Before discussing that extension, I will mention a probability density function of a different sort. Instead of the probability density function_{t} takes real values and

After a quick inspection, you will see that

That extension is best explained with some new concepts. Consider a generic variable,

We might then consider the following measure of frequency:_{t} takes a value belonging to the set_{t} to take one of many values, not a single value. Taking the limit as r approaches zero would ensure that only a single value is considered, but the limit is zero for continuous variables:

That problem can be avoided if we first divide

For those familiar with measure theory, the likelihood will be a representative of the Radon-Nikodym derivative, dP/dμ, under mild restrictions (i.e.,

At first glance, the likelihood at a time point suffers three problems. First, the limit below need not exist:

We can, however, accept axiomatically that it exists just as we accepted that

It remains to show how _{t} taking real values.

For discrete

and let μ be the counting measure. That is, μ(A) is the number of elements in A. Then,

for discrete

For continuous X_{t} taking real values, let d be the Euclidean distance on

where we viewed r as being

In summary, the likelihood combines

Among the measures of frequency discussed so far, only the likelihood at a time point has been shown to possibly quantify the tendency of interest. All other measures of frequency either cannot quantify the tendency of interest, or are merely approximations of the likelihood at a time point under certain conditions. And although there may be an infinite number of ways to quantify tendency, I will consider only one more common measure of frequency: the odds.

Many articles purport that the odds is a bad measure of frequency because it approximates the probability only in certain cases, or more specifically that the odds ratio is a bad measure of effect because it approximates the probability ratio only in certain cases [

The odds at a time point is defined as

We can instead try to extend an odds-like measure that has been used for non-binary outcomes [_{t} whose values are

The partial odds, however, introduces a new problem not present in the odds. Consider a discrete variable X_{t} with values _{t} taking the value_{t} taking the value

As promised I now return to discuss the likelihood at a time point, the only contender still quantifying tendency. As I have not done so before, let’s explicitly verify that the likelihood,

Being a measure of frequency, _{0}) having specified values (c).”

In order to quantify the tendency, the likelihood must satisfy a few more properties. First, it must be defined for all variables, all values, and all time points. I have axiomatically accepted in subsection 4.7 that the likelihood is defined in all such cases. Second, unlike the time point probability of continuous variables, the likelihood must never be fixed a priori. That is, it should vary in all cases with the tendency of the outcome. In constructing the likelihood,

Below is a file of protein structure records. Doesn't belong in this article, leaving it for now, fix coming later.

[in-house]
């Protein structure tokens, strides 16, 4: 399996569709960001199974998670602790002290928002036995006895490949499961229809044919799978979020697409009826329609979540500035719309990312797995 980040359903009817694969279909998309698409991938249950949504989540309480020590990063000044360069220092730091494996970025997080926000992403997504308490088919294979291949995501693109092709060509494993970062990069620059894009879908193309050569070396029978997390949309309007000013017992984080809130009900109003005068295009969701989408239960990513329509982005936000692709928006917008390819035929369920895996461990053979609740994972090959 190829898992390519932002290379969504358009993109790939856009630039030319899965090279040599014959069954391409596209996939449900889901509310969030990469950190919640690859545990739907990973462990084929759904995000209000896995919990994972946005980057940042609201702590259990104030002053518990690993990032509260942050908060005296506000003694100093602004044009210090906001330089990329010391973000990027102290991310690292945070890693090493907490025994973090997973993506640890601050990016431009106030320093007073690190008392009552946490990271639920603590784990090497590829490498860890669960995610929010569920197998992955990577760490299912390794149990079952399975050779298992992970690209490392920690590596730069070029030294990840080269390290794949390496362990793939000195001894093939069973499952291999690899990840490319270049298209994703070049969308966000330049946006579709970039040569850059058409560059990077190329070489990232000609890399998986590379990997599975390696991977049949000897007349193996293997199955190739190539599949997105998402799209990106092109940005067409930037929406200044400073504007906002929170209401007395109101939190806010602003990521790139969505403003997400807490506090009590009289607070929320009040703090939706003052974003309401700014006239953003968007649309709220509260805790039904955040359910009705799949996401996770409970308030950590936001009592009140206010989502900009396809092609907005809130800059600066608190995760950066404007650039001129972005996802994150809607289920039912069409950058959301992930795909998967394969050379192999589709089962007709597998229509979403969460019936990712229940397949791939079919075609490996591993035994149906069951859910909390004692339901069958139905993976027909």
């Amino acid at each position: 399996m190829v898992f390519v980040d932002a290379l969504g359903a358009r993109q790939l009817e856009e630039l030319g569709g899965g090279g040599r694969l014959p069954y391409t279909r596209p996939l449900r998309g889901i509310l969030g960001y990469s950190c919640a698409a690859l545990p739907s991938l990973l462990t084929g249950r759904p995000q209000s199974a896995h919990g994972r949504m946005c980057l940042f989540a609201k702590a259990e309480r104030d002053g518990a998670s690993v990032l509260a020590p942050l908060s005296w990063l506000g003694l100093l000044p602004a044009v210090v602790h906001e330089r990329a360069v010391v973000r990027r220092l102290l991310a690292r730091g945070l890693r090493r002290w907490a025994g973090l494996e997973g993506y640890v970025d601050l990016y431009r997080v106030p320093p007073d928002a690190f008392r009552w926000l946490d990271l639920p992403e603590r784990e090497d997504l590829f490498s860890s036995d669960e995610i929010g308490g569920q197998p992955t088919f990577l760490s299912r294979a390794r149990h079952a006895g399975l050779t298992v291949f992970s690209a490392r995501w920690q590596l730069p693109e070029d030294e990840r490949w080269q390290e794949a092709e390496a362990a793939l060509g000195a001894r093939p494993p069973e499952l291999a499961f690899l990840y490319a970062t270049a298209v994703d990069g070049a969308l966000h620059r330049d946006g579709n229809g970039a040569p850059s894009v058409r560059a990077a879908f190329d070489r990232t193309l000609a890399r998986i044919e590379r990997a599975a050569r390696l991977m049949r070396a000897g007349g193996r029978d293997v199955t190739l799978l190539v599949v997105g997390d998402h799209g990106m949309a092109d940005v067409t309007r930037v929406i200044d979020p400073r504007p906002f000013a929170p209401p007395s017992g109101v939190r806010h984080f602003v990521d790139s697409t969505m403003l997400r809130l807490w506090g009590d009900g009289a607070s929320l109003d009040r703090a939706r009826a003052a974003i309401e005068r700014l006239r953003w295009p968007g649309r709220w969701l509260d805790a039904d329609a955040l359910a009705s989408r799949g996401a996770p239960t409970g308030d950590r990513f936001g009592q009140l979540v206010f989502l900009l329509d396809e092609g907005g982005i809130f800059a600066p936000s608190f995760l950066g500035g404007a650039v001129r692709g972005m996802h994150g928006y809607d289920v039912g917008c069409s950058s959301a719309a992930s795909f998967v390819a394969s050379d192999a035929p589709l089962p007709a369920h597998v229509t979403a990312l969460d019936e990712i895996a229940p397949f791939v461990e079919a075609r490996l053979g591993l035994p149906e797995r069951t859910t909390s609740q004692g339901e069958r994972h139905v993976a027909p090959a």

One issue remains. There might be yet another measure of frequency capable of quantifying the tendency of interest; the notions of tendency and measure of frequency are not explicit enough to ensure that no such measure exists. If there was such a measure, would it be preferred to the likelihood or not, and how are we to decide? To solve such a problem, perhaps we should not only accept that the likelihood can quantify the tendency of interest, but rather accept axiomatically that the likelihood at a time point is, in fact, the tendency of interest.

Having concluded that the likelihood is the “ideal” way to quantify tendency, let’s move on to deciding which measure of effect to use. Numerous functions may be proposed to quantify the change in tendency. I will consider just two―the ratio and the difference― and then argue generically against almost all others.

To begin, let me explicitly define the ratio and the difference. Consider the effect of E_{0} on D_{1}. Specifically, consider the effect of E_{0} (e_{1} vs. e_{0}) on D_{1} taking the value d, and let C_{0} be a vector of all the causes of D_{1} at time 0 except E_{0}, and let c be a vector representing the values they take. On a ratio scale that effect is

The debate between proponents of the ratio and proponents of the difference is filled with many comments, which I find insignificant. I will note previous arguments and explain their lack of importance in deciding between the ratio and the difference. Finally, I will present the only substantive argument I have found capable of deciding between the two measures.

The choice of a measure of effect depends, in part, on the goal in mind, and mine is simply to quantify the change in tendency. The arguments I will discuss in this section are irrelevant in the sense that they arise from other goals―namely, estimating averages in a population, and enhancing people’s understanding of the data.